Anticipation plays a powerful role in human memory
Psychologists have long known that memories of disturbing emotional events — such as an act of violence or the unexpected death of a loved one — are more vivid and deeply imprinted in the brain than mundane recollections of everyday matters.
Probing deeper into how such memories form, researchers at the University of Wisconsin–Madison have found that the mere anticipation of a fearful situation can fire up two memory-forming regions of the brain — even before the event has occurred.
Jack Nitschke, a professor of psychology and psychiatry at the University of Wisconsin–Madison, is portrayed with a computer-projected image of a human brain. While scientists have long known that memories of emotional events are more vivid than other memories, Nitschke and his team have shown that even the anticipation of emotional situations can fire up areas of the brain that help us form lasting memories. The finding is opening up a new focus on the power of expectancy and could be useful to therapists who work with people suffering from social phobias and anxiety.
Photo: Jeff Miller
That means the simple act of anticipation may play a surprisingly important role in how fresh the memory of a tough experience remains.
The findings of the brain-imaging study, which appear in the current issue of the Proceedings of the National Academy of Sciences, have important implications for the treatment of psychological conditions such as post-traumatic stress disorder (PTSD) and social anxiety, which are often characterized by flashbacks and intrusive memories of upsetting events.
“The main motivation for this study was a clinical one, in terms of understanding and applying knowledge about memory so that we can better inform the treatment of disorders that have a large memory component, like PTSD,” says lead author Kristen Mackiewicz, a graduate student at the University of Colorado who worked on the anticipation study while a student at UW–Madison.
The project also builds on a relatively new body of work on the role of anticipation in emotion and clinical disorders, says senior author Jack Nitschke, a UW–Madison assistant professor of psychiatry and psychology.
“Our study illustrates how the power of expectancy can extend to memory formation as well,” says Nitschke, also an associate of UW–Madison’s Waisman Laboratory for Brain Imaging and Behavior. “Just the expectation of seeing something bad can enhance the memory of it after it happens.”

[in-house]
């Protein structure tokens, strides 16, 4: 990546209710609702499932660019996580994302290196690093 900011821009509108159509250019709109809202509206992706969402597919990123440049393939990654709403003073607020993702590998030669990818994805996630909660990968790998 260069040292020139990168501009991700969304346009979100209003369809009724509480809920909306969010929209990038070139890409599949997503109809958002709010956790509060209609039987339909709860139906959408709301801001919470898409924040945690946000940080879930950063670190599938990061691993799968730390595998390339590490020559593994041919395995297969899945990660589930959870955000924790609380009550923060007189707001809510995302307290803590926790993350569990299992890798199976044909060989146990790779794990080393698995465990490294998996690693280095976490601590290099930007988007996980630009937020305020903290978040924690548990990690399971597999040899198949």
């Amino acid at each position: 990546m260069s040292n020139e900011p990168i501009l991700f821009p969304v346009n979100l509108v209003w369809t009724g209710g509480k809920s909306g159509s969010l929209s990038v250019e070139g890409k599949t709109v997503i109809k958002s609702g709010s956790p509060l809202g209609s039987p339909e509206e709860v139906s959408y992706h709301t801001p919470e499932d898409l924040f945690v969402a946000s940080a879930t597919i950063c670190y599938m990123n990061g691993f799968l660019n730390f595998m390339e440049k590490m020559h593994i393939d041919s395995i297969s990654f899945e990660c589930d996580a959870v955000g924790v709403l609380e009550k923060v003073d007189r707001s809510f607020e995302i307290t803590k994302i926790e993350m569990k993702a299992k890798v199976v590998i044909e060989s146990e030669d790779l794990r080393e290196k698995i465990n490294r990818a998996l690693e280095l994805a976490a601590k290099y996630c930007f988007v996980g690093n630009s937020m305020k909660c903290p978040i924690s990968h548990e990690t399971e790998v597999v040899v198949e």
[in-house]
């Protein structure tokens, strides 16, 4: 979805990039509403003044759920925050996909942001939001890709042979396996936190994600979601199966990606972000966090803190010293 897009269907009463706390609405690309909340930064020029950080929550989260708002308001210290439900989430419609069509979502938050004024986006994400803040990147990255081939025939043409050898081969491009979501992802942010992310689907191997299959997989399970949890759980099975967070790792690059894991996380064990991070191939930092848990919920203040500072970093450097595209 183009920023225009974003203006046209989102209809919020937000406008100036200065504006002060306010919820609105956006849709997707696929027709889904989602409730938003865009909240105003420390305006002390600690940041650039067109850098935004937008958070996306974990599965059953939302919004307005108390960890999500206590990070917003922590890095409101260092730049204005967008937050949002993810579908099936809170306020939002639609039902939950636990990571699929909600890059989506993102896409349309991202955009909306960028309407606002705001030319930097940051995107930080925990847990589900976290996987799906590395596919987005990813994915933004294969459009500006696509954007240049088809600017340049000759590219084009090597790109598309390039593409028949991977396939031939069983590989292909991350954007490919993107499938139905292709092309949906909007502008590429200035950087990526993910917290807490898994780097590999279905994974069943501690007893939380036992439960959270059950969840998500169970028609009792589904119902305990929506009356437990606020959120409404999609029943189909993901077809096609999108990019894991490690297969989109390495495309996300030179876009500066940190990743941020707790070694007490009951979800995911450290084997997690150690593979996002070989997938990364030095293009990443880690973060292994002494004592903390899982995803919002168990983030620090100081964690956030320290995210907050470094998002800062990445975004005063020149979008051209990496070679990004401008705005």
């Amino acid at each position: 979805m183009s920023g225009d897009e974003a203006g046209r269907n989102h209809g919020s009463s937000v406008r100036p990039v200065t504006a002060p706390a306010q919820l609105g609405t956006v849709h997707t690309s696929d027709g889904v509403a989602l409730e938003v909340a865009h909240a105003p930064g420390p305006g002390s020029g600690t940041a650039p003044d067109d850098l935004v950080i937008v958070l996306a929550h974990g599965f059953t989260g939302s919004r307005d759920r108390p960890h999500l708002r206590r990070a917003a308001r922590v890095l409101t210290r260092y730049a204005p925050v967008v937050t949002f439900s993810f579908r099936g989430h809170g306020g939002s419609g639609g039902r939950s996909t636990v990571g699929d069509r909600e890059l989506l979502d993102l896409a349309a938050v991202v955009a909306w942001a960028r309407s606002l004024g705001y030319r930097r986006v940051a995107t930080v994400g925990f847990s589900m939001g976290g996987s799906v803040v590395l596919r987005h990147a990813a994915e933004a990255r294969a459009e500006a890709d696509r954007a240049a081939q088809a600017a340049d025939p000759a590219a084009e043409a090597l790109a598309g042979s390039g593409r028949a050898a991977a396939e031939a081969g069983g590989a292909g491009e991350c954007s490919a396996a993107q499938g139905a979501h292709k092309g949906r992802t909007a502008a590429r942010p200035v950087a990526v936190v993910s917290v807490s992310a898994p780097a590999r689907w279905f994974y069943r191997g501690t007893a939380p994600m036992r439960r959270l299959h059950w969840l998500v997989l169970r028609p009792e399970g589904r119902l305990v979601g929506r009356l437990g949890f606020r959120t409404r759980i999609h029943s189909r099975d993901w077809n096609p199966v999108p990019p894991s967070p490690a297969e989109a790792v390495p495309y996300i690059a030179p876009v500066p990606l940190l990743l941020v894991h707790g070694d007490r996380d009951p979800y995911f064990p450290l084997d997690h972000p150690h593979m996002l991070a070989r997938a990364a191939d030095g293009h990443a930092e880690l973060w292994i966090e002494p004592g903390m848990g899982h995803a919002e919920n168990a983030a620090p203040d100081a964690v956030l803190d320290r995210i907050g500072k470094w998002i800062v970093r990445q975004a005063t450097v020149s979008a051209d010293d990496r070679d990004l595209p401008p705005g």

A teacher who struggles with stage fright, for example, might feel anxious before every class she has to teach. The UW–Madison work suggests that the longer she spends dreading her next lecture, the stronger her memory of the uncomfortable experience is likely to be when it is over. Unfortunately, that sets a vicious cycle in motion, because the stronger her memory of discomfort, the worse her performance anxiety is likely to get.
The UW–Madison scientists found that two key regions of the brain — the amygdala and the hippocampus — become activated when a person is anticipating a difficult situation. Scientists think the amygdala is associated with the formation of emotional memories, while the hippocampus helps the brain form long-term recollections, Nitschke says.
The researchers studied the brain activity of 36 healthy volunteers using a technique known as functional magnetic resonance imaging, which produces high-contrast images of human tissue. They began by showing the volunteers two kinds of signals. One was neutral, but the other indicated that some type of gruesome picture was soon to follow, such as explicit photos of bloody, mutilated bodies.
Thirty minutes after the researchers had shown dozens of violent images, they quizzed study participants on how well they remembered the pictures they had just seen.
“We found that the more activated the amygdala and hippocampus had been during the anticipation [of the pictures], the more likely it was that a person would remember more of them right away,” says Nitschke.
Two weeks after the experiment, scientists met with the study subjects again to measure how well they remembered the same disturbing images. This time, they found that people who best remembered them had shown the greatest amygdala and hippocampus activity during the picture-viewing exercise two weeks before. That suggested that those subjects’ brains had already started converting short-term memories of the images into longer-lasting ones.
Mackiewicz says the anticipation of an uncomfortable situation probably kick-starts a kind of “arousal or fear circuitry” in the brain, which in turn helps to reinforce old memories.
“In the future, we could look for ways to dampen that arousal response in patients so that they do not evoke negative memories so easily,” she adds.
Scientists Issidoros Sarinopoulos and Krystal Cleven at the Waisman Laboratory for Brain Imaging and Behavior also contributed to the study.